The Growth of the Canal Network

How did the canal network grow in the period 1760 to 1830?

The first inland canal in Britain was built by the Duke of Bridgewater near Manchester. The Duke also owned coal mines and the main cargo was coal to Manchester. Later he built an extension westwards to join the river Mersey at Runcorn.
This canal, now known as the Trent and Mersey, was surveyed by Brindley in 1758. He shared a vision of a "Grand Cross" of canals linking London, Liverpool, Bristol and Hull, the most important ports. It was started in 1766 but not completed until 1777 because a very long tunnel had to be built.
Again Brindley was the consulting engineer for the Staffordshire and Worcestershire Canal. It joined the Grand Trunk to the river Severn and opened in 1772. The Thames and Severn Canal (opened 1789, but not designed by Brindley) together with the Stroudwater Navigation, linked the Thames and London to the Severn.
Yet more of Brindley's canals. These twin canals made the first link from the growing canal system to the Thames at Oxford. They provided the first route to London. The route opened in 1793, after Brindley's death.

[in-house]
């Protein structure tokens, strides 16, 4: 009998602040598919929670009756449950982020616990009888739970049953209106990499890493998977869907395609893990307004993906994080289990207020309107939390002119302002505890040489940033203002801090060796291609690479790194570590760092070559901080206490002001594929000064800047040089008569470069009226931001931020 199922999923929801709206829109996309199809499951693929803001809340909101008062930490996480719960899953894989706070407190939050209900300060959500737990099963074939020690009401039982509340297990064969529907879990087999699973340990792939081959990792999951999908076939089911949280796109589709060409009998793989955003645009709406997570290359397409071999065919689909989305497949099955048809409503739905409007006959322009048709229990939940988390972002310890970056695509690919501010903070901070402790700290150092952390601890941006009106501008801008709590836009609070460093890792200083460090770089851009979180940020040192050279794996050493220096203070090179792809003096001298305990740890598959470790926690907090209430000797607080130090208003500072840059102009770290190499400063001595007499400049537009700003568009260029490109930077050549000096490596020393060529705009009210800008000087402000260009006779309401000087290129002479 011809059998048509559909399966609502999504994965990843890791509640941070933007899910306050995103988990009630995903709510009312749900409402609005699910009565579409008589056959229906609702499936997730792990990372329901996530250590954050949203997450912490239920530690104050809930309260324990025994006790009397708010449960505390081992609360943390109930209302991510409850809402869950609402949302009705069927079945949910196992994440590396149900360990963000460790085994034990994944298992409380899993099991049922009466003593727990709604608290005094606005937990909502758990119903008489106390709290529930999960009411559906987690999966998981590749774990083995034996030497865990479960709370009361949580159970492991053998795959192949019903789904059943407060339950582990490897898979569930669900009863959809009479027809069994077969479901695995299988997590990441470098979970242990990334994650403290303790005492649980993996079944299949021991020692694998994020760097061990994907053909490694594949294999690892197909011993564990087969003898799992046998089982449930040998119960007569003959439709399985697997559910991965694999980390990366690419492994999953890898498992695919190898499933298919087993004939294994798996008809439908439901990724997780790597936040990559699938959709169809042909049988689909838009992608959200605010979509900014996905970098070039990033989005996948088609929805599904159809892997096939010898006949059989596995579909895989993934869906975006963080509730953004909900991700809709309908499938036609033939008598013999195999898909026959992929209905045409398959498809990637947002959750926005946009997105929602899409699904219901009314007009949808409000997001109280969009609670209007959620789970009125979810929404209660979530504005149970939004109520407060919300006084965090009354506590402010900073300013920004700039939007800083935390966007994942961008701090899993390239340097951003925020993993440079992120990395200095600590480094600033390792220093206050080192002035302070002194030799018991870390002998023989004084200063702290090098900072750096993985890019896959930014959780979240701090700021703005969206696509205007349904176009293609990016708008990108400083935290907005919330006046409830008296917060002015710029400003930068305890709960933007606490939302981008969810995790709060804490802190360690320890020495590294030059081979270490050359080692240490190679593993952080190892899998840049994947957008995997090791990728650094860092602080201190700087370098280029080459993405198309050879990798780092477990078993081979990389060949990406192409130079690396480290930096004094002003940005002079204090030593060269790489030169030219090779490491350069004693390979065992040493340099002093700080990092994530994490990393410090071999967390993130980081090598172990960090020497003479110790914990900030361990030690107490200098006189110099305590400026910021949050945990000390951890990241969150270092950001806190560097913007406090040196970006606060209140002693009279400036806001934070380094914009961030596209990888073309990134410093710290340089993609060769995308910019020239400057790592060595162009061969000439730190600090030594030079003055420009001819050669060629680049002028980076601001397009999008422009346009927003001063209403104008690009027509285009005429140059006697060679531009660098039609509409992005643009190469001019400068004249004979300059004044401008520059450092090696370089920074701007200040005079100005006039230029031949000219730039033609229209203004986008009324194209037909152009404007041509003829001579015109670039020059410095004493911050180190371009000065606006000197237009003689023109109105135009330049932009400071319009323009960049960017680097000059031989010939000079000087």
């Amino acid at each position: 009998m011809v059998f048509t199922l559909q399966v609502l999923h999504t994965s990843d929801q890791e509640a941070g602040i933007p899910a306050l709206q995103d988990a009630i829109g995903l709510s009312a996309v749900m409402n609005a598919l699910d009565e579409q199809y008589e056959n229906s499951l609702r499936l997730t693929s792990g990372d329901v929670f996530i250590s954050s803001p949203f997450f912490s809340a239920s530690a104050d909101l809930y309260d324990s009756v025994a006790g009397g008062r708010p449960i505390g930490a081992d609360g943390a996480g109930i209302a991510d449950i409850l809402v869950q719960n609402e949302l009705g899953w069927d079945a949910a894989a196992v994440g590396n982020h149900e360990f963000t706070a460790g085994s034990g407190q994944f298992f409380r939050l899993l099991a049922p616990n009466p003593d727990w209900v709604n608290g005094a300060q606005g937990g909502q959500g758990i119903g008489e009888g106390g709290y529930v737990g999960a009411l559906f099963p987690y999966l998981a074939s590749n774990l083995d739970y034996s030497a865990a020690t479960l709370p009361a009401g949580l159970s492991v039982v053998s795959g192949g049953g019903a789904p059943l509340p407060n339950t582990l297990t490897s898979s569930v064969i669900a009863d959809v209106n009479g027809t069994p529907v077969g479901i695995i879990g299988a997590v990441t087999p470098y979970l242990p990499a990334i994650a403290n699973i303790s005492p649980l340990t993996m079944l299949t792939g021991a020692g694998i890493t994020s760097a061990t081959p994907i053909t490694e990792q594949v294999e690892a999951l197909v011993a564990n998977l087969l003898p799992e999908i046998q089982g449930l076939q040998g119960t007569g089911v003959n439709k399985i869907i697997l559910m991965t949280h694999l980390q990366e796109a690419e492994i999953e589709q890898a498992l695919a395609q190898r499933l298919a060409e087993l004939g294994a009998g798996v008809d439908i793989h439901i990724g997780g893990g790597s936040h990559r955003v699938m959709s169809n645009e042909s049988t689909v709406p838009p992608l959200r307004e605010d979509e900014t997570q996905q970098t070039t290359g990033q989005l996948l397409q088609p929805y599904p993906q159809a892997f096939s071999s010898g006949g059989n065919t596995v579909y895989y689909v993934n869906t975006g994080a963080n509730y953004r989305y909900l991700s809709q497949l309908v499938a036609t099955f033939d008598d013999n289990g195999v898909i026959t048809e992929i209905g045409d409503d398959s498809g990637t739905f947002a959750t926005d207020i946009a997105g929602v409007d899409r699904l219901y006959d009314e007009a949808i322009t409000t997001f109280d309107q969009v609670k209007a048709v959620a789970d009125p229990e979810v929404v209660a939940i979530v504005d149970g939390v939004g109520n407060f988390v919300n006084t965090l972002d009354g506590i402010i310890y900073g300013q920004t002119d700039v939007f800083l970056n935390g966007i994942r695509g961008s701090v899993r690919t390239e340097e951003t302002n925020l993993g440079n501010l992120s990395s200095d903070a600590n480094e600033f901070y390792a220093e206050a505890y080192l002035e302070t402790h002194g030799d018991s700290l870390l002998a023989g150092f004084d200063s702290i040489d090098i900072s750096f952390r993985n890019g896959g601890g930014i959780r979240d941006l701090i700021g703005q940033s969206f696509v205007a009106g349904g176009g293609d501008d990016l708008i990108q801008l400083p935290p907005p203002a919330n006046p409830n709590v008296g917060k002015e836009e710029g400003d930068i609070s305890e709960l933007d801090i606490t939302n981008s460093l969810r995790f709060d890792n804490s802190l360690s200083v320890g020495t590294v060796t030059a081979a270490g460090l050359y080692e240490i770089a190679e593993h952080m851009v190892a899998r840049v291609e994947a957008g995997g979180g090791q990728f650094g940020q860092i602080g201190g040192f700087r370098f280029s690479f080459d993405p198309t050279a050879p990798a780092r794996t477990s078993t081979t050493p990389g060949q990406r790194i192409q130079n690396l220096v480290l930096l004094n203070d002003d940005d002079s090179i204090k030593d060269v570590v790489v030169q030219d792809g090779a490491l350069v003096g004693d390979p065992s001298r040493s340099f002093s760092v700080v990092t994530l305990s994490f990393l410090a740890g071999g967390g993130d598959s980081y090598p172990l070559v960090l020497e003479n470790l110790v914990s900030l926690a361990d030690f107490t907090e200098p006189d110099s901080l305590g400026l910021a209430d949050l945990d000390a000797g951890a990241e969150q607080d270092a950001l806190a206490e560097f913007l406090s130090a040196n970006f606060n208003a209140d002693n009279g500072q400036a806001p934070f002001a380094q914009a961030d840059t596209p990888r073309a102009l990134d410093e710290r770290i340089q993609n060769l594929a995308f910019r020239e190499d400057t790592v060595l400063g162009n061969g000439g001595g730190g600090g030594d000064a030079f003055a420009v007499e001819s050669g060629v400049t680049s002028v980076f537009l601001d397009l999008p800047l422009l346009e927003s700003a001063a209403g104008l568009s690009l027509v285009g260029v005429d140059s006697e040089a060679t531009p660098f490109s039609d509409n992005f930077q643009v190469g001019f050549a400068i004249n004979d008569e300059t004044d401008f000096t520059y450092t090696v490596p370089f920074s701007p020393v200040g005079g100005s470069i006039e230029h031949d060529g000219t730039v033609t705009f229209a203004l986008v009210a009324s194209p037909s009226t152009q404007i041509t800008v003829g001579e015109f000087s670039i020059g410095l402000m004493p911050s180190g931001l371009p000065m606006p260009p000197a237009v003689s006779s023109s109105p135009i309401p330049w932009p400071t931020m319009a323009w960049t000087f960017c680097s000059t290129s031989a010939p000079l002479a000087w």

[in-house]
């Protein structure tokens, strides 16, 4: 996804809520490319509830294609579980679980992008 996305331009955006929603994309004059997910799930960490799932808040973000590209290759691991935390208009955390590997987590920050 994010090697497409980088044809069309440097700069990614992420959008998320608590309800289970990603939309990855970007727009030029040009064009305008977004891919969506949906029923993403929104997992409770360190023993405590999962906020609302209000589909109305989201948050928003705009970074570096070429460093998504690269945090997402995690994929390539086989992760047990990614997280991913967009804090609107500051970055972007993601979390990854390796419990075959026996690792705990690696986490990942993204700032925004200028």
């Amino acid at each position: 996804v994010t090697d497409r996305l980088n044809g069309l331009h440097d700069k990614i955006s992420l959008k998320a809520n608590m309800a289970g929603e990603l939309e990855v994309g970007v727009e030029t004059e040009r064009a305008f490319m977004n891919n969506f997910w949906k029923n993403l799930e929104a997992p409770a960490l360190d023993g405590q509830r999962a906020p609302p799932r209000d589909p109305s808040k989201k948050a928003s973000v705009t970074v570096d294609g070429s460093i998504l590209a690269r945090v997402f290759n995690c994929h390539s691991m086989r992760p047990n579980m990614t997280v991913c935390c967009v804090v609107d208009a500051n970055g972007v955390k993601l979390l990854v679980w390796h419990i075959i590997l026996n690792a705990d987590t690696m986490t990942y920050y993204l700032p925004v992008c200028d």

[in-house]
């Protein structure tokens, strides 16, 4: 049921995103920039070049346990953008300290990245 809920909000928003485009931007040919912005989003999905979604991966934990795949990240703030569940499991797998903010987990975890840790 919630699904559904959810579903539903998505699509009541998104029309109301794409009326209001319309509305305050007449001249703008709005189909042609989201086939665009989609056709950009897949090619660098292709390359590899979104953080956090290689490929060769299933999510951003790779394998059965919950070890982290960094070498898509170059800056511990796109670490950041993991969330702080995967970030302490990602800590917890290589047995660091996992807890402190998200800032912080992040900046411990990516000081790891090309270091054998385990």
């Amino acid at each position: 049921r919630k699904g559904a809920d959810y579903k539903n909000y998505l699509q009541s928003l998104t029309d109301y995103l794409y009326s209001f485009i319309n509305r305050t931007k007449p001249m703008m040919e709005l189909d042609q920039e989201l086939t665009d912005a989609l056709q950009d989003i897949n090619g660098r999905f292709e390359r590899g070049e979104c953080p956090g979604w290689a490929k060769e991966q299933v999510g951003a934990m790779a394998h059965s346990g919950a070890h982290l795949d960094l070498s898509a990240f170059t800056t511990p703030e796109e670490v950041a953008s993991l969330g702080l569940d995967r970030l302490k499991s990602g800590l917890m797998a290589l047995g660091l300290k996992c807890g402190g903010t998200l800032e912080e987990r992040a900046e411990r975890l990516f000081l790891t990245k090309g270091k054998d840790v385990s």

London's main line route from the north opened in stages. Brentford to Uxbridge was opened in 1794. The Paddington Canal (also known as the Paddington Arm, or branch) opened in 1801 from Hayes, Middlesex, to Paddington. The whole route was opened in 1805. As usual it was a long tunnel which delayed the opening of the whole route.
The Grand Surrey Canal (1807) and the Croydon Canal (1809) were the main waterways south of the river Thames. The Regent's Canal was started in 1812 and completed in 1820. It extended the network from Paddington through north London.
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